A long tradition in science and research has laid important foundations for the fact that Germany as a research location is one of the best in the world today. For Germany, as a country poor in natural resources, strong science and research are the basis for its international competitiveness and future viability. The Federal Republic is the third largest “researcher country” in the world. In total, more than 480,000 scientists work here. In terms of the number of international patent applications, Germany ranks third behind the USA and Japan. Germany’s strengths are the unity of research and teaching, the freedom of science and research, the variety of universities, non-university research institutions, and companies.
Germany’s higher education system consists of 394 colleges, of which 104 universities, 5 teacher training colleges, 14 theological colleges, 51 art colleges, 189 technical colleges, and 30 administrative colleges. The German universities are – based on the principle of the “unity of research and teaching” – not only educational establishments for students but also places of scientific research. Many universities maintain an intensive exchange with scientists, research institutions, and institutes at home and abroad.
The non-university research institutions
In an international comparison, Germany has a distinctive non-university research landscape. It is essentially concentrated in four large research companies that are jointly financed by the federal government and the states in accordance with the federal system in Germany: the Helmholtz Association, the Fraunhofer Society, the Max Planck Society, and the Leibnitz Association. A “Pact for Research and Innovation” was concluded with the non-university research institutions and the German Research Foundation (DFG), which promises them 5% more money annually for the next five years. In particular the scientific excellence, new forms of cooperation as an expression of new cooperation between different research institutions,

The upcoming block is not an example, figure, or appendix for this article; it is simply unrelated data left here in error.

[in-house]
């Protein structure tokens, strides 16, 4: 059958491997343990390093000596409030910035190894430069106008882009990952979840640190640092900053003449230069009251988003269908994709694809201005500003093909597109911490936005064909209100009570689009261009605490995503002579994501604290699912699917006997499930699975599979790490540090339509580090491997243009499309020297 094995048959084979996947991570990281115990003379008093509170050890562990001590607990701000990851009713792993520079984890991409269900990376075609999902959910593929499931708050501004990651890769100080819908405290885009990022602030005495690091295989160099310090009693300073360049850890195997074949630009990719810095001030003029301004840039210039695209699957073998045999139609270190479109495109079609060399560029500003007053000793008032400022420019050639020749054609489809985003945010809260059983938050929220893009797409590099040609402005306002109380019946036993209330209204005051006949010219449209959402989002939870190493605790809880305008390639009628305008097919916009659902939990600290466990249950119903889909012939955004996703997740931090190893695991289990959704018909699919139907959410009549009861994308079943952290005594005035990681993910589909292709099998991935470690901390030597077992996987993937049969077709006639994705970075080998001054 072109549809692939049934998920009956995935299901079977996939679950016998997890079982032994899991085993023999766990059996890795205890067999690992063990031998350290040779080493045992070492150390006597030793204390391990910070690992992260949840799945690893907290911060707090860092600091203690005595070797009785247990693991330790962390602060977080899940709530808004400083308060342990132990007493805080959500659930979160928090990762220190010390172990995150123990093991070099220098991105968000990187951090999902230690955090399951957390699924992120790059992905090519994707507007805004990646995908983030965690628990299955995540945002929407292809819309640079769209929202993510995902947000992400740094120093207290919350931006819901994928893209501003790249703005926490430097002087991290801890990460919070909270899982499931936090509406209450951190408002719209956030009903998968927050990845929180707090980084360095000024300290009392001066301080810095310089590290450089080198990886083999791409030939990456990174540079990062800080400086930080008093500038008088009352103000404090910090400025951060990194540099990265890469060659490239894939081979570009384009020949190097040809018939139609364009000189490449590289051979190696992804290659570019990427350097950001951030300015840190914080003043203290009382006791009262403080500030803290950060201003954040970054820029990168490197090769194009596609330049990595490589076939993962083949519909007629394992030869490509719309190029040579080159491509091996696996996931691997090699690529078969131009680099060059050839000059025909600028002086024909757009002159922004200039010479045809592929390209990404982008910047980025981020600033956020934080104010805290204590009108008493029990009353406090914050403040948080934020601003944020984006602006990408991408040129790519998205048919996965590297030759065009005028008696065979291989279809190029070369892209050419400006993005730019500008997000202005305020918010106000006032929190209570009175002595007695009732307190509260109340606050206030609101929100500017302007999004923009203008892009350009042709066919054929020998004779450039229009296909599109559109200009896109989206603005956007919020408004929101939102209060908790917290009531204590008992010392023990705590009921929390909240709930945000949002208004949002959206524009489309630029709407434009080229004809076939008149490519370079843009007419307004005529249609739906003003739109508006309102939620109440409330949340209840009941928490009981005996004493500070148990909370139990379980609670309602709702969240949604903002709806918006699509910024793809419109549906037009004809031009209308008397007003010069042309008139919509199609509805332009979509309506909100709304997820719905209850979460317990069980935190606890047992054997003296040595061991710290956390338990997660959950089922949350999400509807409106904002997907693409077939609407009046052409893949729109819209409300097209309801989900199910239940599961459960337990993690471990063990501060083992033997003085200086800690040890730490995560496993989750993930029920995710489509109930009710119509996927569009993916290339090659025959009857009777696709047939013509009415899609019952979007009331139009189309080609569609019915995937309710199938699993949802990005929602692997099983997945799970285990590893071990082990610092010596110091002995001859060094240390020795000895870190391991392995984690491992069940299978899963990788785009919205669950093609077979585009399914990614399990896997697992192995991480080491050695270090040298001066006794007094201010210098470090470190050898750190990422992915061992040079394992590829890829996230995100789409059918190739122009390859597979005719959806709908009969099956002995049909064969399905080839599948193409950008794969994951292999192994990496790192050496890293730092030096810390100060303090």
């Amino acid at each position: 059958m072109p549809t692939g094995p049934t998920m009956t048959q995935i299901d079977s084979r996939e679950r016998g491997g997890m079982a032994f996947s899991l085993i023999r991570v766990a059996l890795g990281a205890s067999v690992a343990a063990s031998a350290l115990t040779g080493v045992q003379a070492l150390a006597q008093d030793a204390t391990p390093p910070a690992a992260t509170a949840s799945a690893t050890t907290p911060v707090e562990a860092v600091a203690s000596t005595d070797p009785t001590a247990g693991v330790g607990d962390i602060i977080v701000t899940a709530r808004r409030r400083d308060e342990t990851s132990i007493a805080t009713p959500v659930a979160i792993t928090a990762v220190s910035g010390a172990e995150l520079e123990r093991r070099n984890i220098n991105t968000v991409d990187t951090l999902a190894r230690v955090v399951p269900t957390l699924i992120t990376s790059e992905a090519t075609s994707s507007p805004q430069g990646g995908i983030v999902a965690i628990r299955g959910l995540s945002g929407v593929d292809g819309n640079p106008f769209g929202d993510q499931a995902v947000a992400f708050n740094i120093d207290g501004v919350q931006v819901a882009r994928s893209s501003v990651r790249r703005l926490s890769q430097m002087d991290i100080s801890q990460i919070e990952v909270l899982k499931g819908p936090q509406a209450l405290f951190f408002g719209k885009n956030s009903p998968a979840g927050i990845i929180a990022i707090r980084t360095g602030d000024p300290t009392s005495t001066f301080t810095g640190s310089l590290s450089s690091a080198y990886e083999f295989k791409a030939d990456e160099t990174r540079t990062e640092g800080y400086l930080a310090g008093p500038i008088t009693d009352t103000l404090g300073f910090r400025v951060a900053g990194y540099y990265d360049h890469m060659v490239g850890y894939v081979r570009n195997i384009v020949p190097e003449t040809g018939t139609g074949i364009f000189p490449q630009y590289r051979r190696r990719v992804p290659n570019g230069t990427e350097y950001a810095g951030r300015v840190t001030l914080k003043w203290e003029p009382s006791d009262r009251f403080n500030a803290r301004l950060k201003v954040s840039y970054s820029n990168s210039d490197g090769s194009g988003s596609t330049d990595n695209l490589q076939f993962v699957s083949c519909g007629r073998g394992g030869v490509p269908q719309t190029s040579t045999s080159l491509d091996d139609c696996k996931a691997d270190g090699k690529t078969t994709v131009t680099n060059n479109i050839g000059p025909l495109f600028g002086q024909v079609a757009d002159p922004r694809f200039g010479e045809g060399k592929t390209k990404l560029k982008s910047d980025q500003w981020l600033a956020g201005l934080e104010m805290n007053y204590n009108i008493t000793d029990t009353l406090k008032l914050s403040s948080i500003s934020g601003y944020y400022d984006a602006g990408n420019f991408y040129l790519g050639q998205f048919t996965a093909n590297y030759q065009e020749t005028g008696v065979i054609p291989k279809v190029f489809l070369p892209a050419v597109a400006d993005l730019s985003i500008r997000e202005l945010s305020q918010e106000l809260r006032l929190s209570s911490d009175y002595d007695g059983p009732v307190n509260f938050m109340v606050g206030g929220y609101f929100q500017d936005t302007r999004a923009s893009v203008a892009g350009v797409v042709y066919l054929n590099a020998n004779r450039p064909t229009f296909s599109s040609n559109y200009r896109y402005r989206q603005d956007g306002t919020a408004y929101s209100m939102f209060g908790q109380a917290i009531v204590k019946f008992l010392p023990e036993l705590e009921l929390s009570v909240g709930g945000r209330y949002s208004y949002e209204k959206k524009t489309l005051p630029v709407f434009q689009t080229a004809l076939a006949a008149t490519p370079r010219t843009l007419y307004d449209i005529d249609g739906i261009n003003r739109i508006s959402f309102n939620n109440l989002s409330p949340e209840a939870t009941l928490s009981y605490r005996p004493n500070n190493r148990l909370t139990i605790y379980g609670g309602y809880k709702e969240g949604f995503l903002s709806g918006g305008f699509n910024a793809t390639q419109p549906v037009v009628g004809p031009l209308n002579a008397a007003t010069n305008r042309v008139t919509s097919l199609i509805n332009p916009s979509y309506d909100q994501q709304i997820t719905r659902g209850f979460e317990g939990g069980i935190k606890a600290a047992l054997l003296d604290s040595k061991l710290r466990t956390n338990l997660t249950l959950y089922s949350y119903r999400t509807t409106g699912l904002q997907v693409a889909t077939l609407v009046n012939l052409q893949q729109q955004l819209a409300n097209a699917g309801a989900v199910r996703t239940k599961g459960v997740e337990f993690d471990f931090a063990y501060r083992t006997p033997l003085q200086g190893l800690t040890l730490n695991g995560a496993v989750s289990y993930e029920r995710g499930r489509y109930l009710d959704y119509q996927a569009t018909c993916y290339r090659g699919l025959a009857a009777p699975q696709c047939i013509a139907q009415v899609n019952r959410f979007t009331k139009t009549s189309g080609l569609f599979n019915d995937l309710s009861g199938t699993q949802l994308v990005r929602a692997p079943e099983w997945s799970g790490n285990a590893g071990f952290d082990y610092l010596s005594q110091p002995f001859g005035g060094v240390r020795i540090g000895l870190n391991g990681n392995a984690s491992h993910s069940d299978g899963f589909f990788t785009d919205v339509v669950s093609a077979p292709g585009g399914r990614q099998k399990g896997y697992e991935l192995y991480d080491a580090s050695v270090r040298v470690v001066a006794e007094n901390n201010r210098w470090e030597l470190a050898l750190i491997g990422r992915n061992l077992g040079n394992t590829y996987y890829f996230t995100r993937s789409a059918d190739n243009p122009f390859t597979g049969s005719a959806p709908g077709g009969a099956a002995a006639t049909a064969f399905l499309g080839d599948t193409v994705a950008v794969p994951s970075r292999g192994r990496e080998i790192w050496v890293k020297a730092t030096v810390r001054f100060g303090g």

Research in business
Well-known international companies are based in Germany as well as a large number of small and medium-sized companies, some of which are world market leaders in their particular area. German cars, machines, systems, and medicines are particularly well known. The research cooperation between companies and research institutions is diverse, the technology and knowledge transfer established as a common task such as fahrplanauskunft db. The economy accounts for around 2/3 of the expenditures for research and development (R&D) in the gross domestic product (GDP). The Federal Government supports the research efforts of the economy in a variety of ways, including through its research funding programs, which it has bundled in a “High-Tech Strategy for Germany”.
Investing in the future of science and research
It is essential for Germany to use the strengths of research and science for promising areas of the economy. An excellently educated and qualified population is a prerequisite for this. With the “Qualification Initiative for Germany” under the motto “Advancement through Education”, the federal and state governments are committed to ensuring that as many young people as possible can develop their skills and talents and that their interest in scientific and sociological topics and a corresponding professional development can be aroused and aroused is promoted. Germany is making great efforts to make the education and research system “fit” for the challenges of the future: Kindergartens, schools, and universities are being modernized, pre-school care is being improved, schooling is being shortened from 13 to 12 years before the Abitur, and studies are taking into account Bologna reform organized into Bachelor and Master courses. The “Excellence Initiative” competition gives universities new opportunities to carry out cutting-edge research and to promote young academics in project-related graduate schools. Another special funding from the federal and state governments (“Hochschulpakt”) will also enable the creation of 275,000 new study places in the next few years.
Science and research in society
Appreciation for science and research is part of German culture. Students also enjoy benevolence and sympathy, as one expects them to later become one of the top performers in the business, science, education, or culture. A job as a scientist in the Fraunhofer Society is regularly at the top of the ranking of the most popular German employers. Scientists learn early on to embed their work where it takes place: in the midst of society. They are challenged not only to make their thoughts and actions understandable to laypeople but also to come to an understanding about the legitimacy and acceptance of research in society. In Germany, people are proud of technical inventions and deal with science and technology as a matter of course and critically at the same time. Since 2000, the BMBF has been organizing so-called Science Years as part of the “Science in Dialogue” initiative, during which a large number of large and small events take place on a scientific discipline each with the aim of increasing the interest of the general public in science.